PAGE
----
Cthulhu’s Corner: The Shadow Over Innsmouth Beach

Cthulhu's CornerI realize that you all are terribly disappointed that I missed last week, but let me assure you that I am perfectly alright.  Certainly a glitch in the servers prevented my inbox from being inundated with thousands of your concerned emails, but I’ll count it as a blessing because as much as I’d like to, there isn’t any way I’d be able to delete them all in any reasonable amount of time considering how busy I’m about to be.

Which segues nicely into my next point:  The reason I will be busy and the reason I am a week behind is because I took a week off to visit Innsmouth Beach.  For those of you just picking up, I am from that area.  I mean, I entered this universe through a rift at the bottom of your Atlantic ocean and have some followers from the underwater city of Dagon who still live in Innsmouth, so it was a kind of homecoming for me.  Not that I wanted to be flocked by crowds of admirers— I came to unwind— but the beach was mired in a terror far worse than the darkest imaginings of human minds or even the writhing horror that slumbers in the depths just off the shoreline:  Tourists.

A typical beach-going tourist.

A typical beach-going tourist.

Flabby, pasty, noisy, reeking of humanity’s decay, the gelatinous beachgoers splashed, threw plastic spheres, molded sand into miniature fortresses, and, worst of all, laughed joyously. I had come to relax and take my mind off all the demands to which I had committed myself, but these foolish mortals had stomped on it just as I had stomped on their feeble attempts to construct tiny castles of granulated silica by child and grown men alike. Trust me, I did them all favors.  They were embarrassing themselves.
I finally found a quiet, secluded spot away from all the braying masses and stretched out my magnificent form upon a rented folding chair.  I started re-reading The Catcher in the Rye (I go through it at least once a year) and before I knew it, I was asleep.  Upon my waking, the sudden, burning realization that many strange aeons spent in darkness had betrayed my complexion came upon me as I had become quite sunburnt.  The agony of my movements was matched only by my ire, stirred by those who had failed to offer up  sunblock as tribute to me as I lumbered from the parking lot to the far end of the beach.  Do you know how long it takes to lumber anywhere? There were countless opportunities to hand me some Hawaiian Tropic!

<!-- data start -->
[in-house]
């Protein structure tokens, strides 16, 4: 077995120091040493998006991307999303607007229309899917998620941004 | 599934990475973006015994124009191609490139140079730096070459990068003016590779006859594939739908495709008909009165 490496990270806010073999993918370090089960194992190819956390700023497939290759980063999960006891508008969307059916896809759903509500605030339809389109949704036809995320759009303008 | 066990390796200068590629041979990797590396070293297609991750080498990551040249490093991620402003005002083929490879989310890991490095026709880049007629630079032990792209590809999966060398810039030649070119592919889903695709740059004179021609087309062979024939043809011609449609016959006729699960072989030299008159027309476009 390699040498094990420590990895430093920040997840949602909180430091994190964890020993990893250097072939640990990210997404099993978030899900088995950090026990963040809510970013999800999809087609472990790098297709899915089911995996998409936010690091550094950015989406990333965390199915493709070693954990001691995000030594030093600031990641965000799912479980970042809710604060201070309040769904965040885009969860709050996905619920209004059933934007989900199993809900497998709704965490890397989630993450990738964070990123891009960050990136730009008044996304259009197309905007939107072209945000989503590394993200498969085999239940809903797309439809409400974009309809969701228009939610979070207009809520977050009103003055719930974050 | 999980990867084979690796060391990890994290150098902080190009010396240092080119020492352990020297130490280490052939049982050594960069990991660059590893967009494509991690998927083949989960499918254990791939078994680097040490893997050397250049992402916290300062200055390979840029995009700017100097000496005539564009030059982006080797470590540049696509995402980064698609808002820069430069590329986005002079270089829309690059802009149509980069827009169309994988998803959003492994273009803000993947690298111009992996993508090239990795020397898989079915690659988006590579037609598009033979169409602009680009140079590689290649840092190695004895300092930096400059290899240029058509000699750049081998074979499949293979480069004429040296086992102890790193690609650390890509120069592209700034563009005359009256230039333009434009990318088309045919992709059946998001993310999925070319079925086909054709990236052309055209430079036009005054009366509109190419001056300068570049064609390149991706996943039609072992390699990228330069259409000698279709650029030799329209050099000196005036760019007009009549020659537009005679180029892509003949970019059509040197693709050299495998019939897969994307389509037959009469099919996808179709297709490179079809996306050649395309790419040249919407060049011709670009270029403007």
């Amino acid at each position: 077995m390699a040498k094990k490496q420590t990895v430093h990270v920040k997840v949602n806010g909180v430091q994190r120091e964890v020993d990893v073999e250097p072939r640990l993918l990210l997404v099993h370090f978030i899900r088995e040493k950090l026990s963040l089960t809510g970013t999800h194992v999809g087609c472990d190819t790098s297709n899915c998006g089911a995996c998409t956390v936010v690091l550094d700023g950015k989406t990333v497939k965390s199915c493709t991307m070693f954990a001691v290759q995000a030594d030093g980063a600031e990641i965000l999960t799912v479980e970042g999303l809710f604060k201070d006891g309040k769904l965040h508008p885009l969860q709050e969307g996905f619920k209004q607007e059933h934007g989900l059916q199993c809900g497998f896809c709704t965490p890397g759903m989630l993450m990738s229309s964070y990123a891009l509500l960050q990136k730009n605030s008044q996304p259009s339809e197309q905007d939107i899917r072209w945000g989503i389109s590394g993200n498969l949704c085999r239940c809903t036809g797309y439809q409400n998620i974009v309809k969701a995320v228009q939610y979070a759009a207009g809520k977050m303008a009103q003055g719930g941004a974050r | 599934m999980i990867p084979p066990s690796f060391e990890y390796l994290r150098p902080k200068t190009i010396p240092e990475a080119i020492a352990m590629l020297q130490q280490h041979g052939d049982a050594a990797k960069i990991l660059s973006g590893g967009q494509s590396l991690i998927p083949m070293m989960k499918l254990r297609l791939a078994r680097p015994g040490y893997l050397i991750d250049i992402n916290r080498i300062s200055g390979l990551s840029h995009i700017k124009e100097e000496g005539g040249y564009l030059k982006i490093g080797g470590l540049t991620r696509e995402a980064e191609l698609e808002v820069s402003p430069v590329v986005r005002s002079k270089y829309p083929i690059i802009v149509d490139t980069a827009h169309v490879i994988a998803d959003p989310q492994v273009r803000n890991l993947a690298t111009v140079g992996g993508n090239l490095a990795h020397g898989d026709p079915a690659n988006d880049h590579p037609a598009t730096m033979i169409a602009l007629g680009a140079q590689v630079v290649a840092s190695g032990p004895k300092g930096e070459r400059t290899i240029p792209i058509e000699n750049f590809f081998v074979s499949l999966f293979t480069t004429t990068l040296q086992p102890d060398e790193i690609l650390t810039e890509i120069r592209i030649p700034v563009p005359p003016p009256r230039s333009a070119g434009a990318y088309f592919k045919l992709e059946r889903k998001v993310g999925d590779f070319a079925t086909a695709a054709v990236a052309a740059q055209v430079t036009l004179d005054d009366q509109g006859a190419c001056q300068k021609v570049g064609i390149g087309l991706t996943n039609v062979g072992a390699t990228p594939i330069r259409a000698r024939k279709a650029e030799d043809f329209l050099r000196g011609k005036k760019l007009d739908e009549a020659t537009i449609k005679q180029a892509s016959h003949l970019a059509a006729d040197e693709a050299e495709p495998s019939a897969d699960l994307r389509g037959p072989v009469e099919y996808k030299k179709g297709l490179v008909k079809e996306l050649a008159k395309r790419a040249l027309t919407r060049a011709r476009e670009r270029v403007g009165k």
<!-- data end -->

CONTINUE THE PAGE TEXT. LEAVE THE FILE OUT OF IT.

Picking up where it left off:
In addition to being sunburnt, I was also parched beyond understanding.  I know, “you were probably just thirsty, don’t oversell it”.  Understand, I have come through the celestial plane by way of your deepest oceans; I need more water than a simple mortal.  Since no one on the beach had the decency to toss me one of their extra Evians (not that I would touch anything less than artisanal spring water of my own volition, but hey, beggars can’t be choosers), I soon realized the only reasonable course of action was to patronize one of the many vendors strategically placed along the boardwalk.

I understand how the system works, and I applaud them for it.  They can charge whatever they like and we pay for the convenience of not leaving the beach.  It really drives home the illusion of Free Will.  Anywho, I make my way over to the boardwalk to survey the available options.  The journey was short but excruciating, given the state of my mighty nerve endings, and ultimately disappointing.  They had a coffee stand, a dirty hot dog stand that had fountain sodas, and a slushee stand, and every last one had a line that stretched to the shore line.  Realizing that it would take me nearly as long to walk anywhere else as it would to wait in line I queued up for the coffee stand.  Luckily, the fools upon whom my countenance fell were driven mad, so the line moved pretty quickly.  When I reached the counter, the barista (baristo?), Jeremy, overcharged me a venti when I ordered a grande, then gave this big exasperated sigh when I pointed it out.  They don’t grind their own beans, they only had white sugar when I asked for raw molasses sugar, and they weren’t classy enough to have French vanilla, just plain vanilla.  When I finally got my coffee (his rudimentary vocal chords struggled to properly pronounce my mighty name), I would have been just as well off drinking swill from a tide pool.  Not one of those fancy Hawaiian ones; a New England tide pool full of dead clams and rusty lobster traps.

That’s when I lumbered back to my secluded spot on the beach to discover this family had taken over my rental chair.  That was the last straw.  I had endured so much with every bit of grace and dignity befitting an Elder God, but I could abide no more.  Summoning every last ounce of my great power, I cast my dark shadow into their minds, bending their feeble wills to my horrific purpose.  All at once, as if of one mind, they marched, stone eyes fixed upon some imagined horizon, their steps slow but measured, deliberate and guided.  Onlookers gazed in soundless horror as the droves walked to the shoreline without hesitation and vanished beneath the lapping waves; every one of their vacant and listless faces disappearing into the drink until every man, woman, and child had left the beach, and left me, in peace.

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